Tigerair's latest financial results show that while it will stem the blood loss from its Australian operations, its cubs in Indonesia and Philippines will continue to bleed for some time yet.
Overall, the Tigerair group recorded a loss after tax of Singapore dollars (S$)32.8 million ($25.9 million) for the three months ending 30 June 2013, compared to S$13.7 million for the same period last year.
That loss overshadowed a significant narrowing in operating losses, which came in at only S$6.2 million compared to S$11.8 million in the previous corresponding period.
Importantly, Tigerair Australia reduced its operating loss from S$21 million to S$17 million. As the group has now sold a 60% stake in Tigerair Australia to Virgin Australia, it will not have to account for this unit's results from the next quarter. Tigerair says that this will help it start posting quarterly operating profits.
Tigerair adds that during the quarter it suffered an extraordinary charge of S$26.6 million stemming from losses related to the reclassification of loans to regional associates.
Tigerair holds a 33% stake in Indonesian carrier Tigerair Mandala, and 40% in Tigerair Philippines, formerly known as Seair.
The airline group adds that these operations will remain in the red for some time.
"The Tigerair Group also expects losses from its associated airlines, Tigerair Mandala and Tigerair Philippines, as it continues to strengthen its operations and expand in Indonesia and the Philippines," the company says.
Part of the problem is the relative lack of scale between the operations, which is important for maintaining the low-cost base of the airlines. Flightglobal's Ascend Online Fleets database shows that Tigerair Philippines has only three Airbus A320s and two A319s in its fleet. Tigerair Mandala has nine A320s, and will receive three more by mid-2014.
Tigerair has given cryptic indication that the Philippines operations is not realising its true potential as a low-cost carrier. The airline says that it "continues to expand its route network and also tap on the Chinese market with charter opportunities", as well as expanding the number of flights to Singapore and Thailand.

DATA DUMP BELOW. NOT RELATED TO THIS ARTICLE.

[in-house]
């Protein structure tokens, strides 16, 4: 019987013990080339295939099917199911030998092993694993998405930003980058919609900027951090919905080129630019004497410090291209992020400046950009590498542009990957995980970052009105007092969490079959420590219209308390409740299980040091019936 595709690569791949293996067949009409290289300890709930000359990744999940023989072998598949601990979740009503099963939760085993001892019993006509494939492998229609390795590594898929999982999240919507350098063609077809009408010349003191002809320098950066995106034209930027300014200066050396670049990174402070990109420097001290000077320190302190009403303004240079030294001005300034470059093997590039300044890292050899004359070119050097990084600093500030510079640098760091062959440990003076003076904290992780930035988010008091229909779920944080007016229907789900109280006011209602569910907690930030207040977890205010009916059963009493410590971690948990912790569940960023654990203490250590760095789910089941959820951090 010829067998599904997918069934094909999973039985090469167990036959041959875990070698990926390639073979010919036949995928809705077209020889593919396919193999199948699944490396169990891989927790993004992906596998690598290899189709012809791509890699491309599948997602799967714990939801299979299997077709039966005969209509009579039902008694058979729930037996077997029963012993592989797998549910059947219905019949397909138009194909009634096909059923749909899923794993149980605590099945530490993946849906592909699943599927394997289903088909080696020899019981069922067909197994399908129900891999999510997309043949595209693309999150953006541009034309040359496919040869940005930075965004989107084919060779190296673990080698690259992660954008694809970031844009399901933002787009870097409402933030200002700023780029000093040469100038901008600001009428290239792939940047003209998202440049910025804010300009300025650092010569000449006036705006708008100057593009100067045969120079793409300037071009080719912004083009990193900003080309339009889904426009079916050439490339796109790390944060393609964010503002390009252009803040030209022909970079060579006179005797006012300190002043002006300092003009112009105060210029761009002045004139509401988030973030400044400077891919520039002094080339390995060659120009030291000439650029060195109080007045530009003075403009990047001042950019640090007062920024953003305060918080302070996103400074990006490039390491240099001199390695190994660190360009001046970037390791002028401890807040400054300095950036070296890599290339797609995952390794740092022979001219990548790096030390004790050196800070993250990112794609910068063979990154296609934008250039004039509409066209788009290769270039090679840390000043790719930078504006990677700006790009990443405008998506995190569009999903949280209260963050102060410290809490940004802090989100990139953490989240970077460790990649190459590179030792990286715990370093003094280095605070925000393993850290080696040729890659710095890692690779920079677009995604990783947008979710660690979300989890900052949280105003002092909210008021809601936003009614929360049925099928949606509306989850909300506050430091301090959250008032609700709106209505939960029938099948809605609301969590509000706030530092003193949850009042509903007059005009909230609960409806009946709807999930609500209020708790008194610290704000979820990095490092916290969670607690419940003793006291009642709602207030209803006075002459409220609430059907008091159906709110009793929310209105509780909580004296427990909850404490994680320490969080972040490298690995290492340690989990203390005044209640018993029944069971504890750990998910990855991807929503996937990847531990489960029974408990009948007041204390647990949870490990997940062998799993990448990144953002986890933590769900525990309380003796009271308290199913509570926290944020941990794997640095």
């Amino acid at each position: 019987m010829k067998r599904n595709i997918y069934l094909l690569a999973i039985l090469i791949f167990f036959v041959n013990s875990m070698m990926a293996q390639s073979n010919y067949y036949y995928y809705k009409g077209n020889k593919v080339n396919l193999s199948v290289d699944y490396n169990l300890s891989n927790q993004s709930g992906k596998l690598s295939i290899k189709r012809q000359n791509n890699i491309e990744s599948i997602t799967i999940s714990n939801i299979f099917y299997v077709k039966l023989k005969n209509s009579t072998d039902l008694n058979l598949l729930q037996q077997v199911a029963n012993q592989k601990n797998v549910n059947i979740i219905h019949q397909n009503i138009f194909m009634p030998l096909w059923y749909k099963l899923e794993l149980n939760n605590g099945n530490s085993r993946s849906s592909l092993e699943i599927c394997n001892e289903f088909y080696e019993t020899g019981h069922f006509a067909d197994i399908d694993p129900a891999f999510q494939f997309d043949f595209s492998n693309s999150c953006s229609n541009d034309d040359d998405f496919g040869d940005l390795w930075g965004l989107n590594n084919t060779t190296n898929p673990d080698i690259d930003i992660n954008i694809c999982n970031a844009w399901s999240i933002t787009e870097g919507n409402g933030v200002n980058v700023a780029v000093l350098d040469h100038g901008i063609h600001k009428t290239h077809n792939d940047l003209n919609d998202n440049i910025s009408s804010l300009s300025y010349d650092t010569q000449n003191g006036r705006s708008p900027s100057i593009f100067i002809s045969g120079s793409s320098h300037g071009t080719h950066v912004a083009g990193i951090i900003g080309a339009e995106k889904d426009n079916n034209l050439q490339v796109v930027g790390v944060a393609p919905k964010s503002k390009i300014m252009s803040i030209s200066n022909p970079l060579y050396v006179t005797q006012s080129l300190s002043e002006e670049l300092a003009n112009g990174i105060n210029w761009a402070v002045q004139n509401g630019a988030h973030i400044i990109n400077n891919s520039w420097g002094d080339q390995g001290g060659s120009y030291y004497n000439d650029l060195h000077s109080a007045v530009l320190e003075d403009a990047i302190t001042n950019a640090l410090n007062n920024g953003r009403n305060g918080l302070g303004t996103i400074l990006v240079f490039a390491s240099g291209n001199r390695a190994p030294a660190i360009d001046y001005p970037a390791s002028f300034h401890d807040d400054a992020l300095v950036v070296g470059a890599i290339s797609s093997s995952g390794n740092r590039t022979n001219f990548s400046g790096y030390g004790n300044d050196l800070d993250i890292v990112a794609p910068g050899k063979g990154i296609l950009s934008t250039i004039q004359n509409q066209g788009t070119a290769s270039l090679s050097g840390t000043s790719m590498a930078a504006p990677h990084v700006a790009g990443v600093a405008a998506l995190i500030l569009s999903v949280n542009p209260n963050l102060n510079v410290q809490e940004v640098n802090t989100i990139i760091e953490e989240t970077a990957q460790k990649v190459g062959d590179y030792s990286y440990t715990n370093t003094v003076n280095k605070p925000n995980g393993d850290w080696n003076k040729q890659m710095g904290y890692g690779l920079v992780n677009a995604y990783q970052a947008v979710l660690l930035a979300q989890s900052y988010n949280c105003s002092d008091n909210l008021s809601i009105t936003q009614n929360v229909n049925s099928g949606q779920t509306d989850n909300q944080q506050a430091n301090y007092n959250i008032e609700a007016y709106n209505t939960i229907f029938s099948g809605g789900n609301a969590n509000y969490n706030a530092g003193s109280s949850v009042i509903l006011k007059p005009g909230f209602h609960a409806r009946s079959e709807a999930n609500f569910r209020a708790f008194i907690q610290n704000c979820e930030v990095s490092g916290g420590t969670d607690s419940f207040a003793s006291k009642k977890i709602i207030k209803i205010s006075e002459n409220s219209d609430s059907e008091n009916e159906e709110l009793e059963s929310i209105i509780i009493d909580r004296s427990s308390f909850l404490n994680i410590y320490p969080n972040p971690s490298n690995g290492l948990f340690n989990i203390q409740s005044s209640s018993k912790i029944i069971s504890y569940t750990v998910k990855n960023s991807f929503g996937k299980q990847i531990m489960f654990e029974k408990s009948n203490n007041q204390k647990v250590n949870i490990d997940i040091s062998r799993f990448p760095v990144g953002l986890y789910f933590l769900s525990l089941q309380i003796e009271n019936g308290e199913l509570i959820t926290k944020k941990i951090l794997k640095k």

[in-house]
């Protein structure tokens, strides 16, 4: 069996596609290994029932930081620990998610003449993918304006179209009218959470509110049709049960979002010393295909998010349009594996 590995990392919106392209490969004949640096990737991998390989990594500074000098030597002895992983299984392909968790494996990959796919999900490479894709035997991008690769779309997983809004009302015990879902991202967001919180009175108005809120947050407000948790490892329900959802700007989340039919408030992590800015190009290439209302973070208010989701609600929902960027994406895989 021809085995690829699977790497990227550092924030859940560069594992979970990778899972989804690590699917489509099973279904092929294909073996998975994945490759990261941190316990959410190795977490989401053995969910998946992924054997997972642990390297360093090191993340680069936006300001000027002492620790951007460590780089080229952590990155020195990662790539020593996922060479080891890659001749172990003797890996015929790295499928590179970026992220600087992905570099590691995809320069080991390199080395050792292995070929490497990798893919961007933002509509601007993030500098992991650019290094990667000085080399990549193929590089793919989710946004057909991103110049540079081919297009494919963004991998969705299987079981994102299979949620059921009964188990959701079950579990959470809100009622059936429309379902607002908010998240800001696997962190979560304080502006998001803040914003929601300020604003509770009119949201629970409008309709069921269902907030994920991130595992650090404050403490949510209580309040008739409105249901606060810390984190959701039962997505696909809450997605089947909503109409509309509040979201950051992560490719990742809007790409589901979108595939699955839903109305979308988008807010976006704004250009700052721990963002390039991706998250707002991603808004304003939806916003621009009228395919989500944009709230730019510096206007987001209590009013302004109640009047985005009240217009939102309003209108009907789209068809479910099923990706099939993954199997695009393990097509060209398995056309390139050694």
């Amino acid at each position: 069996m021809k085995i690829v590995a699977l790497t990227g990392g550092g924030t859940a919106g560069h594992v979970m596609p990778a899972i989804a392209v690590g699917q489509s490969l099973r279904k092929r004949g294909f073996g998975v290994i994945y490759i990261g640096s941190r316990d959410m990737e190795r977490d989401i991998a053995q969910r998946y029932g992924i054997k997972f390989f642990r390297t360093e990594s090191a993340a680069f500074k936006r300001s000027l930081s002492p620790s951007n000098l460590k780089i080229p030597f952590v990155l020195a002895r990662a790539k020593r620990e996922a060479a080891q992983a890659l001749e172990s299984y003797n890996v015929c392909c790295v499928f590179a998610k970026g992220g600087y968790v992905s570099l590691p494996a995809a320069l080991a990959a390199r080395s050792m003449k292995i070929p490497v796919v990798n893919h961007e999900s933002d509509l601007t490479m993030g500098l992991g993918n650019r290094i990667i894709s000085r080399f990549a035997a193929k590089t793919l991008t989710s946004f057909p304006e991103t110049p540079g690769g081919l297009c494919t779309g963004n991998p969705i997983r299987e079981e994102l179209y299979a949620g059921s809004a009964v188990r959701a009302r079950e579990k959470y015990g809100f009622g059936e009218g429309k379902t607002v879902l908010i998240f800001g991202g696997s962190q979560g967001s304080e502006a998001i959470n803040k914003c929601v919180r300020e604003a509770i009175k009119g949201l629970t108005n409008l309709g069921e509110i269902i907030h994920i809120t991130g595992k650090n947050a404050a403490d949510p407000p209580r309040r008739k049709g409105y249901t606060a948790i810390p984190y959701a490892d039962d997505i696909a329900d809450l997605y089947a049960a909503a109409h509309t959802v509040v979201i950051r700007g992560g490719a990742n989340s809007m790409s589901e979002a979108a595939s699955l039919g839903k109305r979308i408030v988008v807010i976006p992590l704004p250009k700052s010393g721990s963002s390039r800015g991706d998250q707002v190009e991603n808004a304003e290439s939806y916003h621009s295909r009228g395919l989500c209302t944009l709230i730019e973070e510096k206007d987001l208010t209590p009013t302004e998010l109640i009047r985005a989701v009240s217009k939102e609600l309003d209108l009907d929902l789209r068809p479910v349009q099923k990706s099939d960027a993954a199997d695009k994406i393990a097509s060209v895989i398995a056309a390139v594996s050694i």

Charters are not part of the standard low-cost carrier business model, and are likely an indication that Tigerair Philippines is struggling to gain the necessary slots, regulatory approvals and market access to expand significantly in the Philippines market.
Flightglobal's Flightmaps Analytics shows that Tigerair Philippines has the second smallest share of capacity in the domestic market with 5.7% of total ASMs. However as Philippines AirAsia is entering into an alliance with ZestAir, the two carriers will overtake Tigerair with 12.3% capacity share.
Philippines carriers by share of domestic ASMs
The story is not much better in Indonesia. Flightmaps shows that Tigerair Mandala has only 1.7% of domestic capacity in a market dominated by the likes of Lion Air and Garuda Indonesia.
Indoneisan carriers share of domestic ASMs
Nevertheless, the size of the Indonesian domestic market, especially as compared with the Philippines, will likely open up new opportunities for Tigerair Mandala. The airline has also benefited from the collapse earlier this year of Batavia Air, which was a large player in that market.
The Indonesian unit has also been busy adding new international services, predominantly to Singapore where it can connect passengers onto the other Tigerair carriers.
Analysts that Flightglobal Pro have spoken to have sounded a number of warnings about the two markets, noting that infrastructure constraints and distribution challenges will prevent the two affiliated carriers from establishing themselves as efficient, true low-cost carriers.
Given their weak market positions and lack of scale, it seems that Tigerair Philippines and Tigerair Mandala will continue to be problem children for their parent.
The question will then become one of how Tigerair's shareholders - especially Singapore Airlines - will tolerate the bleeding.